An invisible work force of people in the informal economy should receive the same support as fossil energy workers during a just transition to a green economy, says a lawyer with expertise in international environmental, trade and labour law and agreements.
World leaders have an opportunity “to correct course, achieve a just transition, and advance true environmental justice,” writes Sabaa Khan, climate program director for the David Suzuki Foundation, in a post for Policy Options. But “to do so, they must prioritize the health and protection of the informal or invisible work force in policy and lawmaking.”
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As the climatic and environmental impacts of industries become ever clearer—and while representatives of countries across the world attend summits like COP 27 in Egypt, and the upcoming biodiversity COP 15 in Montreal—advocates are increasingly calling for worker protections during a transition from the most damaging industries. But Khan warns the current mainstream view focuses narrowly on the fossil industry and neglects “the broader, highly interdependent ecosystems of workers, businesses, and communities to which it is connected.”
Especially ignored in this worker ecosystem are the two billion workers (60% of the global working world, according to 2018 data) with informal jobs that lack protections. Overall, nearly 94% of agriculture workers and 57% of industry workers are in the informal economy, Khan says. As well, a recent report by the International Labour Organization found that modern day slavery is on the rise globally, with 90% of forced adult labour occurring in the manufacturing, construction, agriculture, service, and domestic work sectors.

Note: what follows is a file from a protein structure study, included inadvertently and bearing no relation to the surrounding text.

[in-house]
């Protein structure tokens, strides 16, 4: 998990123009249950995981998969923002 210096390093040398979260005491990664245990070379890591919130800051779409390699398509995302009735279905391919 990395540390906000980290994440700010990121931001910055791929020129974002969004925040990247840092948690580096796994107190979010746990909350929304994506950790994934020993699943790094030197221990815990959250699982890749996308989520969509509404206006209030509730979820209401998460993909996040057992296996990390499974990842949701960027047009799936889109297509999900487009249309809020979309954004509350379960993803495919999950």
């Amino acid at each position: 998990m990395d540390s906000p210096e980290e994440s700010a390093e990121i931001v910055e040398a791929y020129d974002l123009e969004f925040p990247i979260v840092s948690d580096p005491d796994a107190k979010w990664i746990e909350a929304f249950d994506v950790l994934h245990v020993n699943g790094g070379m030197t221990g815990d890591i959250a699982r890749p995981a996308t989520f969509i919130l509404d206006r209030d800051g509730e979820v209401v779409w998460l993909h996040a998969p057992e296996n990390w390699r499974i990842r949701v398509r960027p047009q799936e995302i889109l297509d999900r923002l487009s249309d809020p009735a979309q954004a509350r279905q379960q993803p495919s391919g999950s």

Though the concept of a just transition dates back to the 1970s and has been incorporated into major climate negotiations like the 2015 Paris Agreement, the invisible work force has been overlooked in climate policy. Furthermore, the worsening impacts of climate change are diminishing work opportunities, eroding job security, and pushing more and more people into precarious working conditions across the entire spectrum.
“Whether it’s called a just transition, green economy, or green recovery, real justice for informal workers faces barriers from the traditional state vision of these concepts and of labour law,” Khan writes. “Global supply chains value and protect only some workers, making the rest invisible.”
World political leaders therefore need to include protections for invisible workers in developing climate and environmental regulations to “ensure that environmental governance doesn’t become another force of exclusion for the global working poor,” she says. Informal workers should no longer be excluded from national definitions of the “working public” that is considered deserving of public infrastructure, investment, education, services, and other forms of social protection.
As those political leaders meet during the current and upcoming international conferences, Khan concludes, “it’s time to act”.